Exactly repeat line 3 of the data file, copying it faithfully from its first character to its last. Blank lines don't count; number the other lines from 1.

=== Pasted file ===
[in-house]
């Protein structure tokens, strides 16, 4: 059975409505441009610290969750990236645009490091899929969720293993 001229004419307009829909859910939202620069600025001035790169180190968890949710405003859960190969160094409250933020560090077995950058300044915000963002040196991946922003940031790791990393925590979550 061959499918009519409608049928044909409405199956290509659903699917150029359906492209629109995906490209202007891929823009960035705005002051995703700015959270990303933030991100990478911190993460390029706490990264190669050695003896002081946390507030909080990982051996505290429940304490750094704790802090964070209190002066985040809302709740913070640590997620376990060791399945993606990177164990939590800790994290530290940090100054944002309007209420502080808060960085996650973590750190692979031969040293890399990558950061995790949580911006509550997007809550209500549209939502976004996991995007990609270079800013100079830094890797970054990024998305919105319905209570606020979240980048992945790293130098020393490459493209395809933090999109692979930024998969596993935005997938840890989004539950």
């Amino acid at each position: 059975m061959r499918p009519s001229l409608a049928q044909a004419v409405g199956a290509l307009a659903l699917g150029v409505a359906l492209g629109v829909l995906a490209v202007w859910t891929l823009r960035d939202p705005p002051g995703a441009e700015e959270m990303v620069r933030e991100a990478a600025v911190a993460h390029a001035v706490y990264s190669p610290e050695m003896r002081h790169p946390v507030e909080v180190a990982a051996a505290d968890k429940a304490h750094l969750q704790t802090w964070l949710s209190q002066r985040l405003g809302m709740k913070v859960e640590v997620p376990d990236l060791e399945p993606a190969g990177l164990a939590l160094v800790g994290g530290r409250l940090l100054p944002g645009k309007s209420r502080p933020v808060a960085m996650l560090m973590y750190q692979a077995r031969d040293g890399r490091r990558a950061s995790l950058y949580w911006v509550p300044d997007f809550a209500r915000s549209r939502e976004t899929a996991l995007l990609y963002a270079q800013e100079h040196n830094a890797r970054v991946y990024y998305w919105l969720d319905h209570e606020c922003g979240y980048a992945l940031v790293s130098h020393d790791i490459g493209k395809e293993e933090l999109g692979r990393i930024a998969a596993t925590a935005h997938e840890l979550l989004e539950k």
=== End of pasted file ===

């Amino acid at each position: 059975m061959r499918p009519s001229l409608a049928q044909a004419v409405g199956a290509l307009a659903l699917g150029v409505a359906l492209g629109v829909l995906a490209v202007w859910t891929l823009r960035d939202p705005p002051g995703a441009e700015e959270m990303v620069r933030e991100a990478a600025v911190a993460h390029a001035v706490y990264s190669p610290e050695m003896r002081h790169p946390v507030e909080v180190a990982a051996a505290d968890k429940a304490h750094l969750q704790t802090w964070l949710s209190q002066r985040l405003g809302m709740k913070v859960e640590v997620p376990d990236l060791e399945p993606a190969g990177l164990a939590l160094v800790g994290g530290r409250l940090l100054p944002g645009k309007s209420r502080p933020v808060a960085m996650l560090m973590y750190q692979a077995r031969d040293g890399r490091r990558a950061s995790l950058y949580w911006v509550p300044d997007f809550a209500r915000s549209r939502e976004t899929a996991l995007l990609y963002a270079q800013e100079h040196n830094a890797r970054v991946y990024y998305w919105l969720d319905h209570e606020c922003g979240y980048a992945l940031v790293s130098h020393d790791i490459g493209k395809e293993e933090l999109g692979r990393i930024a998969a596993t925590a935005h997938e840890l979550l989004e539950k």